So now there is no condemnation for those who belong to Christ Jesus.
– Romans 8:1
“This morning we are going to learn to juggle. Each of you should be holding three brightly colored scarves.”
More than a thousand of us had gathered in the ballroom of a hotel for a conference on laughter. This morning we were listening to Dr. Steve Allen Jr., the son of the famous comedian.
“I’m going to lead you through a dozen steps to teach you the fine art of juggling,” he told us. “First, take one of your scarves, hold it out at arm’s length, and drop it.”
We couldn’t believe our ears. “Drop it?” people murmured. You could feel the resistance. Nobody around me dropped a scarf. And I certainly wasn’t going to fall for that trick.
“C’mon now, drop it!” Dr. Allen commanded. One by one, we reluctantly released our scarves, and they fluttered to the carpeted ballroom floor. “There now, doesn’t that feel better?” asked Dr. Allen. “You have gotten your mistake over with. This is the first step in learning to juggle. We call it the guilt-free drop.”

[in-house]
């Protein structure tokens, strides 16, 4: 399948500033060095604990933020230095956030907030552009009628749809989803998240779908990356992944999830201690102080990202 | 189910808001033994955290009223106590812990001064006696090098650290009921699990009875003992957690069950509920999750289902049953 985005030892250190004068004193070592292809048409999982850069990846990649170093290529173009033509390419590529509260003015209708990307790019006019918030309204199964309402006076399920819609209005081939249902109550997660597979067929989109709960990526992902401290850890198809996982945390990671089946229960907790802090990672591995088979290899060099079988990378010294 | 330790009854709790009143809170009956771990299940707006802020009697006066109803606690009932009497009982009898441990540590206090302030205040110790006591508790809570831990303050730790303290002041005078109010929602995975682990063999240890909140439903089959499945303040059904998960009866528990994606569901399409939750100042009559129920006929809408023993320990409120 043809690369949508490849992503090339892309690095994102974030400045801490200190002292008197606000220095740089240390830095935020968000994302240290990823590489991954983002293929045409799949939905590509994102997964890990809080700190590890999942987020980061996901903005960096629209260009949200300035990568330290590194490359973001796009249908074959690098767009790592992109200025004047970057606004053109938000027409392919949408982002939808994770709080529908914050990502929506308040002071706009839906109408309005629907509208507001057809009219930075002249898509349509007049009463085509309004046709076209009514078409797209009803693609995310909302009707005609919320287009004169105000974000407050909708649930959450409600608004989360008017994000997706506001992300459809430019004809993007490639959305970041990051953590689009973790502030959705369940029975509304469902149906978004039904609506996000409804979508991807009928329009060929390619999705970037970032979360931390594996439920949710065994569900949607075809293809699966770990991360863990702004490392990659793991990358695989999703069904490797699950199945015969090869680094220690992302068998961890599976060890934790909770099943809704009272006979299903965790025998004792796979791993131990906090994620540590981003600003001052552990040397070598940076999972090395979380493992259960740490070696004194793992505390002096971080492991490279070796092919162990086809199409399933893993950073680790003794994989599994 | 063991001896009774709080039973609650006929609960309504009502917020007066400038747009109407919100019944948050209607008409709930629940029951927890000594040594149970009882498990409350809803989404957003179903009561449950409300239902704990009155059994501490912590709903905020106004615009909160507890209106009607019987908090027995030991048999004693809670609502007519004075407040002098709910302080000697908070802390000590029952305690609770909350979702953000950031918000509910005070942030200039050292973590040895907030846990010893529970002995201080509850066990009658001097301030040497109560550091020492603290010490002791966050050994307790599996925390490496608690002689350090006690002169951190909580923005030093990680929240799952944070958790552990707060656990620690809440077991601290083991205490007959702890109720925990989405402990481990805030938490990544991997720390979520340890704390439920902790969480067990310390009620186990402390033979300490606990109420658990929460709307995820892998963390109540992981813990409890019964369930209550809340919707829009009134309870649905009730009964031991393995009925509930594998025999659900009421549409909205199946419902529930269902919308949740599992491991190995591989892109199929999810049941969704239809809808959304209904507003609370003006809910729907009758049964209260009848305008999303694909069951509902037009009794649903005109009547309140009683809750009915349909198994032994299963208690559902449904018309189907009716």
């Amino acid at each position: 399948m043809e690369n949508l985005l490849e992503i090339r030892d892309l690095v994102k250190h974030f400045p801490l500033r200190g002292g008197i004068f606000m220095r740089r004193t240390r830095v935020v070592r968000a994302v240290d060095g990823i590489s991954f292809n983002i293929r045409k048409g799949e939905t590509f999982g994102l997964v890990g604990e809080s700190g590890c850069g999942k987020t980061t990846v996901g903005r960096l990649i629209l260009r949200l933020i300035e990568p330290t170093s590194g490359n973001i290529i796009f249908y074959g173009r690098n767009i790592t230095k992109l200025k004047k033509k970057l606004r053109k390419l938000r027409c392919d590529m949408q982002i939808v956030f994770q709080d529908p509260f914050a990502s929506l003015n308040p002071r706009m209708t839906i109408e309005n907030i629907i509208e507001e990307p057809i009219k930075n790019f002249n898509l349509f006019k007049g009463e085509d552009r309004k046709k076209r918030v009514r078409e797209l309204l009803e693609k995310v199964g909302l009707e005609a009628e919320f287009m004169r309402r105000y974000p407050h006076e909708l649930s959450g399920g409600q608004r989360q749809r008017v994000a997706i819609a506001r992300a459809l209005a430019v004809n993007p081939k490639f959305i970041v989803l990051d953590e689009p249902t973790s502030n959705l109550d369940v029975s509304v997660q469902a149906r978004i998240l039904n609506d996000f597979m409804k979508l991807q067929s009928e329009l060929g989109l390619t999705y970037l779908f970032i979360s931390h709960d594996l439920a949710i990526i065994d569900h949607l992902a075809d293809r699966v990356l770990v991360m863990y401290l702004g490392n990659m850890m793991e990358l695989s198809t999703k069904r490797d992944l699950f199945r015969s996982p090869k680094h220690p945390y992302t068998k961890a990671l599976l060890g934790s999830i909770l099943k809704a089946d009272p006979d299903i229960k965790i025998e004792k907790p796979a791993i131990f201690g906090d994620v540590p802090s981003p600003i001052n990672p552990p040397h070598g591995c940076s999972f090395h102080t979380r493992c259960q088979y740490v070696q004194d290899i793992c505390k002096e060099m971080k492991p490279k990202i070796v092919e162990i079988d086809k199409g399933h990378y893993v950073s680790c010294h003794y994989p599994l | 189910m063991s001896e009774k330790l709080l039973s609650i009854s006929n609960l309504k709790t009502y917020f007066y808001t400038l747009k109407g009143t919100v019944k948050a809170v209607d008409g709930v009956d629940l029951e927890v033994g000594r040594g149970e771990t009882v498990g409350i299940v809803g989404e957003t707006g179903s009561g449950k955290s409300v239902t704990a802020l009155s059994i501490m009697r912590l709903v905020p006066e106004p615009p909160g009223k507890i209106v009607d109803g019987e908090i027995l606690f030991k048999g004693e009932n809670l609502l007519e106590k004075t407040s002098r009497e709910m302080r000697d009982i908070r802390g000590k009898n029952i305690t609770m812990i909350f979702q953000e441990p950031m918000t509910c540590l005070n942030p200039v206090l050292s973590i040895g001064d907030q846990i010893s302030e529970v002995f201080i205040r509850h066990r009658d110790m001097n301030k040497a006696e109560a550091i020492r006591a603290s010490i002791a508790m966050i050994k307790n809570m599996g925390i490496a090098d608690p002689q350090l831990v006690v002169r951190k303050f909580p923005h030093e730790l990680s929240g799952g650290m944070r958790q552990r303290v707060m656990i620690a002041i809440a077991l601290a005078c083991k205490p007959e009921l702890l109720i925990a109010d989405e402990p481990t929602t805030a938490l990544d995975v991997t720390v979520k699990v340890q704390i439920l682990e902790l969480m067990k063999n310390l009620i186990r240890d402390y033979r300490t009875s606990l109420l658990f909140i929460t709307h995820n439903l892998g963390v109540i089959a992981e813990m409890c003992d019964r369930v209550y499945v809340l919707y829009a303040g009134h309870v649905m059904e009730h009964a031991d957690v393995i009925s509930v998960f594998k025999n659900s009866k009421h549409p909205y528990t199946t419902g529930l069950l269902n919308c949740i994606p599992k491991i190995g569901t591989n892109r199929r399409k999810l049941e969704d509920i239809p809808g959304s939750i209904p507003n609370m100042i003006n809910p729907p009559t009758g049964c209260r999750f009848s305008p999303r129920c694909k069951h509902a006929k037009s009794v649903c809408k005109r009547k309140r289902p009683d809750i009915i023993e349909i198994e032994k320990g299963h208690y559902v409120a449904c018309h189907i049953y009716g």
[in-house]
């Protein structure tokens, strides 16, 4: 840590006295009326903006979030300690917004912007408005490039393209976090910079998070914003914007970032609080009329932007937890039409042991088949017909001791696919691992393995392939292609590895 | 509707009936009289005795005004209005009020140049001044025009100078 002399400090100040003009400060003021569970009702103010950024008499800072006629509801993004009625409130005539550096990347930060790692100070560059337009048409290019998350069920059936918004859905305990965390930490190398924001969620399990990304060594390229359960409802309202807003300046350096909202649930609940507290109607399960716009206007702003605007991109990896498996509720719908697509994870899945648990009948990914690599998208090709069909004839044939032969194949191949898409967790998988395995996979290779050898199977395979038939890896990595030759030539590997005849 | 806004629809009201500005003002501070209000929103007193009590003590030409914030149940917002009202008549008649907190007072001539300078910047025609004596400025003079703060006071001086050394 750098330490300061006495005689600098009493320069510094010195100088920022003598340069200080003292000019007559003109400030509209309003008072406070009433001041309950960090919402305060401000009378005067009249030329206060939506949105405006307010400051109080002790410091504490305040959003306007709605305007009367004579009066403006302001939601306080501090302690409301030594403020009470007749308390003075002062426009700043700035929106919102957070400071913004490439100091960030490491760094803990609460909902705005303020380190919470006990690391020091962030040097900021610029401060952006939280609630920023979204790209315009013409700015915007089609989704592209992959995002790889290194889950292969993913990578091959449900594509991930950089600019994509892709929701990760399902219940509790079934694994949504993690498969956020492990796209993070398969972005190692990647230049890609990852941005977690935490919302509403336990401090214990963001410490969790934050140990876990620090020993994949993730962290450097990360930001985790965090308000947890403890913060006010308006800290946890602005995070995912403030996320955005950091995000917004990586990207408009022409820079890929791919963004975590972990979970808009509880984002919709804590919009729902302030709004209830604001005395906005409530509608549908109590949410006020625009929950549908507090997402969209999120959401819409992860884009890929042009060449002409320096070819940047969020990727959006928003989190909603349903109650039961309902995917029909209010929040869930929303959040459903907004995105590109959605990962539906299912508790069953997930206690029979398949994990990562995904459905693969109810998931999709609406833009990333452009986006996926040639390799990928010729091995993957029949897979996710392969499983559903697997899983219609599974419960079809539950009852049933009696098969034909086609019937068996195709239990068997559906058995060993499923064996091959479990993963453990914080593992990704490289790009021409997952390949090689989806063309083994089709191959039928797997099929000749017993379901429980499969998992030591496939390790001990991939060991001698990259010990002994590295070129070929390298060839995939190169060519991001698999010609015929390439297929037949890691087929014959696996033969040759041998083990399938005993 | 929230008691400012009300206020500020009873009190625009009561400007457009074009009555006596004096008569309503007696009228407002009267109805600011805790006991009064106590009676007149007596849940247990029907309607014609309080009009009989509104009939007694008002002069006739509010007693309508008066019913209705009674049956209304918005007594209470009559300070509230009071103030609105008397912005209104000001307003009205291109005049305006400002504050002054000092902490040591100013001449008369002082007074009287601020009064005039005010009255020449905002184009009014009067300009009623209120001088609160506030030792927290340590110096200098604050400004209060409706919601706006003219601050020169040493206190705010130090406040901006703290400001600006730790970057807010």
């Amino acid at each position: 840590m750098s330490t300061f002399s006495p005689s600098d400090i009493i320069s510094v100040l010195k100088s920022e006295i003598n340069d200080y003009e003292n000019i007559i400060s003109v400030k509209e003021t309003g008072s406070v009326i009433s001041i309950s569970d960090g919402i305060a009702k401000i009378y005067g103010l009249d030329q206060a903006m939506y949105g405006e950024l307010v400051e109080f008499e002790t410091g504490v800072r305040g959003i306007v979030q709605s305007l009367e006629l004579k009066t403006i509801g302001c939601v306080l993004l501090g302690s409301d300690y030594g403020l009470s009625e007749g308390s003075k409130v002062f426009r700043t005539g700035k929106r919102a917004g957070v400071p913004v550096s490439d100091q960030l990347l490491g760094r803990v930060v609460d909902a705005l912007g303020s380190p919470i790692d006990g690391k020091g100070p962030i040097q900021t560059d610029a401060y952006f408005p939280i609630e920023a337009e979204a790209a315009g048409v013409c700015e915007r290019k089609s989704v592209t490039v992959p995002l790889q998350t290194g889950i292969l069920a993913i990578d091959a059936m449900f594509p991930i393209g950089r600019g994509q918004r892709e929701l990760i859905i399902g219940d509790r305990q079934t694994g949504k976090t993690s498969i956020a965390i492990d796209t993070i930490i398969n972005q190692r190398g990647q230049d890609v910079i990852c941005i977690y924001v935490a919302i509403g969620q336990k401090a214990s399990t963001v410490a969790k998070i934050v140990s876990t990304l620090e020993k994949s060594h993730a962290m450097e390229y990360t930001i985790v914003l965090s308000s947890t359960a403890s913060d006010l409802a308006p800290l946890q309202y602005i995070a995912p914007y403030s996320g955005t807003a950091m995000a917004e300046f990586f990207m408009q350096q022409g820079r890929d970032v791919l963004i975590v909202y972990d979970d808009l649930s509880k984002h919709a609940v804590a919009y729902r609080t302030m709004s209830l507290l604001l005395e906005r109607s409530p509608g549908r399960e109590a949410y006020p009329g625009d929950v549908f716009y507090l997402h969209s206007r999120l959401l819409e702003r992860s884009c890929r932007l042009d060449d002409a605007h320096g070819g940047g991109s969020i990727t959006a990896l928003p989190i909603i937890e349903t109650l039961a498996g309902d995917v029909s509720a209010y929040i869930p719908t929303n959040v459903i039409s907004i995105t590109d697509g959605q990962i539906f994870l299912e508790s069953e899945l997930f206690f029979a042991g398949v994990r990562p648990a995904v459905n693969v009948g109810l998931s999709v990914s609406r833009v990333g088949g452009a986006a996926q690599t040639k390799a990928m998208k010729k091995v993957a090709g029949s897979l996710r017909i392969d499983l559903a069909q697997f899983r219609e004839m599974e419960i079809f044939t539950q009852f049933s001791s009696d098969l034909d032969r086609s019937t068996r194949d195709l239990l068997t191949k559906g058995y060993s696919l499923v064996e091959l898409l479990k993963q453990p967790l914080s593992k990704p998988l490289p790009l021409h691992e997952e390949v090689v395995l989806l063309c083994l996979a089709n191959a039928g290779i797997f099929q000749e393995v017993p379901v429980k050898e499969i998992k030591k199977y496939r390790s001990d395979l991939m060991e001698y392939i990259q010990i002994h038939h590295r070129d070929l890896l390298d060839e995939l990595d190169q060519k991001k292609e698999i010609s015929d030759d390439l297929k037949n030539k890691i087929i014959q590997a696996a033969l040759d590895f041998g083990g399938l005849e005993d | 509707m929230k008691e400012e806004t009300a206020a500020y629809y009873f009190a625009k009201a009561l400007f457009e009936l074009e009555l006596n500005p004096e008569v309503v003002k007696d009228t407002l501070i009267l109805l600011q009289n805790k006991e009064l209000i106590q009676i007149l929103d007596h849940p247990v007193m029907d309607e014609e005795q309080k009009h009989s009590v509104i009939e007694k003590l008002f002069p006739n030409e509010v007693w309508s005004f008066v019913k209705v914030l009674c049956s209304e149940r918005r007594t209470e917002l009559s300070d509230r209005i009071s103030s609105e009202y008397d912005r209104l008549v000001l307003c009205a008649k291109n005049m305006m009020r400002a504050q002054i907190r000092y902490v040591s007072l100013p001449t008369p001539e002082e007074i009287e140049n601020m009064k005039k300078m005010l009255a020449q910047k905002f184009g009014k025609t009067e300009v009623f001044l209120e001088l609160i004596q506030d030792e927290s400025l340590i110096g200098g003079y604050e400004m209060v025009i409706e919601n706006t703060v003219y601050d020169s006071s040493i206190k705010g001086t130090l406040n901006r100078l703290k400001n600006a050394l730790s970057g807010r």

I could feel the tension roll off my shoulders. I’m allowed to make mistakes, I thought. I don’t have to be a perfect juggler. More importantly, this silly exercise revealed that no one — myself included — needs to be perfect.
“The greatest mistake you can make in life is to be continually fearing you will make one.” –Elbert Hubbard
How many times have you been caught in the guilt trap, trying to ease your conscience from self-inflicted accusations? How many times have you felt guilty for not being perfect? Maybe you didn’t hit a home run in some way and you’re still punishing yourself. Whatever its source, we are all victims of guilt we don’t deserve — and we’ve got to let it go or it will eat us up.
Why? Because it does no good for us or for our relationship. False feelings of guilt, in fact, cause us to be more self-focused and less loving. So the next time you are falsely accusing yourself of being less than perfect, take a guilt-free drop and move on.